South Sudan’s ruling party and opposition are founded on military movements with weak political wings, a key cause for the country’s stalled and frustrated security reforms.
South Sudan has failed to unite the country’s armed factions into a unified force with the overarching aim of guaranteeing national security. The work of security sector reform has been hampered by a militarized political culture that threatens to escalate political tensions into military conflict.
The most recent example is the spat between Vice President Riek Machar and top members of his opposition party. The leadership attempted to depose Machar as party leader in August, with First Lieutenant General Simon Gatwech Dual emerging as the leader of the opposing side.
Reports of shooting between military personnel loyal to the two camps echoed the December 2013 gunfight between members of the presidential guard at the outset of the civil war. Although Machar retained control of the party, the aftermath demonstrates how quickly political infighting may escalate into violent bloodshed.
In South Sudan, both the governing and opposition parties are based on military organizations with minimal political branches. As a consequence, the distinctions between the leadership and the armed forces have become blurred. This trend has also exacerbated ethnic divides inside the Sudan People’s Liberation Army (SPLA) and the SPLA In Opposition.
The armed forces have evolved into strong tools that are linked with people rather than the state.
The armed forces have evolved into a potent tool, mostly associated with individual leaders rather than the state or central party institutions. Combining these organizations under a national framework would diminish the influence acquired by opposing generals from leading their own militias. Unless the role of party military wings is altered, political tensions in the opposition are likely to develop into violent clashes, perhaps causing widespread instability.
The failure to restructure the security sector has harmed not just the armed forces, but also the police and other security organizations. Changes that began in 2005 were put on hold when the civil conflict broke out in 2013.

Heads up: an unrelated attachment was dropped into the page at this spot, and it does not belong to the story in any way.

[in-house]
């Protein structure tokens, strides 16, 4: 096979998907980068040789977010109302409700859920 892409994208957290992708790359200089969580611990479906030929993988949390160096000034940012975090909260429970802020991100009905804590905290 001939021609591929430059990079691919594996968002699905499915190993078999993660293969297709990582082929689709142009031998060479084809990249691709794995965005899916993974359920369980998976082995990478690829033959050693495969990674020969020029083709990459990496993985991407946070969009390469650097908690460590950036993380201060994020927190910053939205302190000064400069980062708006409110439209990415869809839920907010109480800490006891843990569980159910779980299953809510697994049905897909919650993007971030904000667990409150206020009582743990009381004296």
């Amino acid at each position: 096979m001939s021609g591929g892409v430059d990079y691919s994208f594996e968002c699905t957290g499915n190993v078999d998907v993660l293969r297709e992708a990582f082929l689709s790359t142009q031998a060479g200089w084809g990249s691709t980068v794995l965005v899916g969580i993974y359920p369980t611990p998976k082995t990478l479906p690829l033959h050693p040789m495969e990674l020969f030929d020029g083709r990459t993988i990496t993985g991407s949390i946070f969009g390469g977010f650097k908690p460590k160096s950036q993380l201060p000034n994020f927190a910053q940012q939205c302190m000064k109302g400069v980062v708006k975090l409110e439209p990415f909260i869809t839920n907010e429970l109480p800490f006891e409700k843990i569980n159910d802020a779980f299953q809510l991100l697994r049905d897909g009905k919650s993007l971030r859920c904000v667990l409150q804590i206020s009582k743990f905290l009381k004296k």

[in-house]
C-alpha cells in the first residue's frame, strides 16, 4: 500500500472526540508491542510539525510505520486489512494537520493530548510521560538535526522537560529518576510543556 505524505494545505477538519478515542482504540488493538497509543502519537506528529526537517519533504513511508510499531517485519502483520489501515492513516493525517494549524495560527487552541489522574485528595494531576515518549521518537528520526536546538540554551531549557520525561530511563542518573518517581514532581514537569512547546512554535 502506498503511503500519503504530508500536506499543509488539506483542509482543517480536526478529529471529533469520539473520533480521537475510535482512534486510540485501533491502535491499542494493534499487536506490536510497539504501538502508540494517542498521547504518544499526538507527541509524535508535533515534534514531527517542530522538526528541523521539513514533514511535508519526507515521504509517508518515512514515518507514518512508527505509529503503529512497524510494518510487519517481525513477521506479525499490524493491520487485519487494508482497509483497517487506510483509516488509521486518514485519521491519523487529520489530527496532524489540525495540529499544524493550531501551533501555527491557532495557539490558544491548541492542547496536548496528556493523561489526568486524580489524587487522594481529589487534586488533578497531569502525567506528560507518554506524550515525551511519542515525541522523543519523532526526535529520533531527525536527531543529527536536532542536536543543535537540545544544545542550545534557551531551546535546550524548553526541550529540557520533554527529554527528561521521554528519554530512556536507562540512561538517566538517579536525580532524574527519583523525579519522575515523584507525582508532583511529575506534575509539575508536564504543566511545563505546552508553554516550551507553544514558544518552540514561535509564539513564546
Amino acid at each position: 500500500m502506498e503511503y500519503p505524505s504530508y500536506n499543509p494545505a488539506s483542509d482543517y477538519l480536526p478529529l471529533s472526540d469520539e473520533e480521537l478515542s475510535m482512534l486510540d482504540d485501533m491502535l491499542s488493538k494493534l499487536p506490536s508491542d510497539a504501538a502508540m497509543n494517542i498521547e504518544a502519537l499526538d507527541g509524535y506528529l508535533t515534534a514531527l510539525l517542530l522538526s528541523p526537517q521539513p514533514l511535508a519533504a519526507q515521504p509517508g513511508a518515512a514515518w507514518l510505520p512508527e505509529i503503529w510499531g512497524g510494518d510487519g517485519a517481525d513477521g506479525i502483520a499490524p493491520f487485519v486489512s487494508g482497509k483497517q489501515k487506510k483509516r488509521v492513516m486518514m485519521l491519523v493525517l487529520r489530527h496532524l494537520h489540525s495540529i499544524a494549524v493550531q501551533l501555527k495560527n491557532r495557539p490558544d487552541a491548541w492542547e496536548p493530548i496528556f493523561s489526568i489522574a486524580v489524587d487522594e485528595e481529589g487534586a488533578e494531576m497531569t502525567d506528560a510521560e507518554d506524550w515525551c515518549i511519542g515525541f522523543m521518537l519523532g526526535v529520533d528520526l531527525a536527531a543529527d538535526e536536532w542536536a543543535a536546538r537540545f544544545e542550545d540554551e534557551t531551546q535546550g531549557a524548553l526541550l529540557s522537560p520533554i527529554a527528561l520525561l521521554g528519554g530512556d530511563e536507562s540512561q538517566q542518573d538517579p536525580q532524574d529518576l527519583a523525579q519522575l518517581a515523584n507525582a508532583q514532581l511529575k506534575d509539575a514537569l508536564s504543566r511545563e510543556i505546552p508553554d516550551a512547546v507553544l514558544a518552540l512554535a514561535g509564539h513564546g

The current changes were started in 2018 as part of the Revitalized Agreement for the Resolution of Conflict in South Sudan (R-ARCSS) – and are proving to be a critical step toward achieving peace. Unfortunately, the country’s political and institutional landscape complicates matters.
Following many unsuccessful peace treaties, the R-ARCSS inspired cautious hope that the nation might be stable, enabling reforms that had stalled throughout the civil war to resume. The UN Mission in South Sudan has been in the forefront of assisting with these renewed efforts.
During the 18-month transition phase, the R-ARCSS includes security measures to monitor the changes. The Joint Transitional Security Committee is in charge of training and redeploying unified forces; the Joint Military Ceasefire Commission is in charge of monitoring cantonment areas and training opposition forces; and Area Joint Military Ceasefire Committees are in charge of training opposition forces.
Three years later, the procedures in place to monitor security sector changes are still not completely operational.
These buildings were scheduled to be in place two weeks after the R-ARCSS. They are still not completely operational almost three years later, with armed groups stationed outside their cantonment sites. These camps were created to register, screen, and disarm troops, as well as to ease the recruitment of members for the police, army, and other security organizations.
However, owing to terrible living conditions and food shortages, soldiers have continued to abandon cantonment facilities. As a result, delays and missed deadlines have hampered the process of forming an united South Sudan People’s Defense Forces to replace the Sudan People’s Liberation Army.
There is also considerable misunderstanding over the army command unification ratios, with Machar claiming that he consented to the SPLA In Opposition getting just 40% of the posts. This attitude is consistent with his habit of breaking promises made during the transitional administration.
Machar’s assassination attempt is related to an effort to prevent the unification of the armed forces. These difficulties demonstrate how fragile the political environment and institutional structures that support the changes are.
The latest effort to depose Machar as opposition party leader is proof of this. Disagreements within the SPLA in Opposition also resulted in the departure of the party’s deputy from the transitional government, Henry Odwar. Odwar has delivered a stinging rebuke to Machar, citing his failure to protect opposition troops in cantonment locations.
Machar’s spokesman accused Dual’s opposing group of orchestrating the attempted coup in order to prevent the armed forces from uniting. Machar and the SPLA are at odds. The military wing of the opposition may have violent consequences that further undermine the country’s reform process.
Resolving these difficulties and resuming armed forces unification will be difficult. A critical stage is to ensure that the Joint Military Ceasefire Commission and Area Joint Military Ceasefire Committees are fully operational, allowing the nation to create an unified defense force.
However, restoring South Sudan’s reforms would ultimately rely on the country’s leaders’ political commitment to the 2018 peace deal, especially the opposition.